Transport Protocol Class: com.sun.mail.smtp.SMTPTransport
Debug: uncheck Enabled

Additional Properties
mail.imap.ssl.enable:true
mail.imap.password:password

Java Code

For the Java code, I set it to just display the subjects of my emails.

import javax.annotation.Resource;
import javax.ejb.Schedule;
import javax.ejb.Singleton;
import javax.mail.Folder;
import javax.mail.Message;
import javax.mail.Session;
import javax.mail.Store;

@Singleton
public class TestReceive {

    @Resource(lookup = "mail/sina")
    private Session session;

    @Schedule(second = "*/30", minute = "*", hour = "*")
    public void receive() {

        System.out.println("Receiving Start");

        try {
            Store store = session.getStore();

            store.connect();

            Folder inbox = store.getFolder("INBOX");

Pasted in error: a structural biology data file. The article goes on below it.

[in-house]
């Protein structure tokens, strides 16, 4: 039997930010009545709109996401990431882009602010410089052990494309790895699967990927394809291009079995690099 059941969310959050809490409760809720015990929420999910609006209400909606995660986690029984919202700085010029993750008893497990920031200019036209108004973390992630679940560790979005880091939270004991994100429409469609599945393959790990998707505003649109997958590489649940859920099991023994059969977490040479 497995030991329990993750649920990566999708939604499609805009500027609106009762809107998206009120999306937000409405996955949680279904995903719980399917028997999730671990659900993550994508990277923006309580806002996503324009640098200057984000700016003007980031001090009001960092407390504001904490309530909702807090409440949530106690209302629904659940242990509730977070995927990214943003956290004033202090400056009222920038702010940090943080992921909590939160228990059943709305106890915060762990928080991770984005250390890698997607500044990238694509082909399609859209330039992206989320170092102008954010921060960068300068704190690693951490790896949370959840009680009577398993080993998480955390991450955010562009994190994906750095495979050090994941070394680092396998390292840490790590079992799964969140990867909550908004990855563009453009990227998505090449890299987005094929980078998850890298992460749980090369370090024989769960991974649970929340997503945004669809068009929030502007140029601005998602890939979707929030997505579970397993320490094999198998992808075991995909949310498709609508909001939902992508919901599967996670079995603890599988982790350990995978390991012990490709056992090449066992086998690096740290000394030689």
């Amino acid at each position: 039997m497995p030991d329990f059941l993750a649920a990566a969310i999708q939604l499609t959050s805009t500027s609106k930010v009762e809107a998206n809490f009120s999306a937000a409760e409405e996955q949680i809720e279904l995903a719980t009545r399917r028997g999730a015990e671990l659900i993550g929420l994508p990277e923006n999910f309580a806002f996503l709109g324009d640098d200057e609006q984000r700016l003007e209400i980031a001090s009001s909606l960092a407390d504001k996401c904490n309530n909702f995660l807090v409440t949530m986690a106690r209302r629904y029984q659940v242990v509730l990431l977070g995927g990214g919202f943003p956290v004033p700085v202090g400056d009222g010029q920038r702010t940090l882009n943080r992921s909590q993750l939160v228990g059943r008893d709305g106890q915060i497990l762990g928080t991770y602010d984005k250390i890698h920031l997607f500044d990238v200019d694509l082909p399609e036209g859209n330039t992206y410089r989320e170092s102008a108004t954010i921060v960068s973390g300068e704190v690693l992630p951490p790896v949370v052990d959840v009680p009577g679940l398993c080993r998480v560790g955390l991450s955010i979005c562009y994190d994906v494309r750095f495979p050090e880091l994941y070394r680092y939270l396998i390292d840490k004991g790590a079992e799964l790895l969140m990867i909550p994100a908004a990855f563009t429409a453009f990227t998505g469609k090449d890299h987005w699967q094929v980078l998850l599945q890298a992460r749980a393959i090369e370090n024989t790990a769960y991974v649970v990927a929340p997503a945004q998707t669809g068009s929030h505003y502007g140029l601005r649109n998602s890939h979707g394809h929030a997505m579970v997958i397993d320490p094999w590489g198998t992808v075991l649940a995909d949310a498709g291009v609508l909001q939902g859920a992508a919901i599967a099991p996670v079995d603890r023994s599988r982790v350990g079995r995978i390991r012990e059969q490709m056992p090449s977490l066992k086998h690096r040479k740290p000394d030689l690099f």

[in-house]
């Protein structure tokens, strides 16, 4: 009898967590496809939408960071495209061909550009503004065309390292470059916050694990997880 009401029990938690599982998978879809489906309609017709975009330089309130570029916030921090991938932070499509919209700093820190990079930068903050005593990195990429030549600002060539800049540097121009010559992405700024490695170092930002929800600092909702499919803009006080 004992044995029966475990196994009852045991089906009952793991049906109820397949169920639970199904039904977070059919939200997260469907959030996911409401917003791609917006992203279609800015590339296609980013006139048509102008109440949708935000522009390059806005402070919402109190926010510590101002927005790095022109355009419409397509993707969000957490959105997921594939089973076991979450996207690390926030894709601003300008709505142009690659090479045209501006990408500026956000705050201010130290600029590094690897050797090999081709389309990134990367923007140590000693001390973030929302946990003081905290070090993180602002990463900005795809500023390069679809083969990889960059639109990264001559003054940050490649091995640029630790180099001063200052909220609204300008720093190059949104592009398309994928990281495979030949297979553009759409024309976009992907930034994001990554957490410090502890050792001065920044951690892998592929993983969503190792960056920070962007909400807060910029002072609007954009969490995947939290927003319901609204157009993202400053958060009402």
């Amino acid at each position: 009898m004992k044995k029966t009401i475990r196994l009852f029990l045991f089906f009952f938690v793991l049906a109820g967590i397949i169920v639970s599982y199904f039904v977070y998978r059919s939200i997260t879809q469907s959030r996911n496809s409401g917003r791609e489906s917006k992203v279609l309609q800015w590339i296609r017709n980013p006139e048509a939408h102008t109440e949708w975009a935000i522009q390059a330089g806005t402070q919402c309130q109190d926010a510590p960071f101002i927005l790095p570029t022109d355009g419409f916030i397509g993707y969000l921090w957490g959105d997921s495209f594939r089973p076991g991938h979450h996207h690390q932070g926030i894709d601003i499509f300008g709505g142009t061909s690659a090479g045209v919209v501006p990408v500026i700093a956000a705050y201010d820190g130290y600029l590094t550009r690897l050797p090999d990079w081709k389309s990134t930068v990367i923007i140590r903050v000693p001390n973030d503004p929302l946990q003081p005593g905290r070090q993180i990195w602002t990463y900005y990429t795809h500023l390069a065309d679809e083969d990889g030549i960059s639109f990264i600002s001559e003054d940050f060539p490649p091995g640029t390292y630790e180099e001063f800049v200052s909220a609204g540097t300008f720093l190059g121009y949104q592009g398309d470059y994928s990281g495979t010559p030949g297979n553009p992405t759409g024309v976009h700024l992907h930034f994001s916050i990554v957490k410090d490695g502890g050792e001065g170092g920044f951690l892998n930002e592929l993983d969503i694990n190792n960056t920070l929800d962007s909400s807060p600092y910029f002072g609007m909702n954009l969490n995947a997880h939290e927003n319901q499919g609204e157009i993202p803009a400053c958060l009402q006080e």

inbox.open(Folder.READ_ONLY);

            Message[] messages = inbox.getMessages();

            for (Message message : messages)
                System.out.println("Email subject: " + message.getSubject());

            inbox.close(false);
            store.close();
        } catch (Exception e) {
            e.printStackTrace();
        } finally {
            System.out.println("End Receiving");
        }
    }
}

Install Mysql JDBC Driver on WildFly

First of, I found an article which explains how to install a jdbc driver on WildFly in a fancy way. However, I’m going to introduce an easy way to do it at the end. So let’s start with the one I found.

You may want to Initialize MySQL to begin with.

Configure JDBC Driver on WildFly 8

Used technologies in the tutorial:

  • Wild Fly 8.2.0.Final (Tested on WildFly 10 and it worked)
  • Mysql Connector 5.1.33 (Tested with MySQL Connector 5.1.39 and it worked)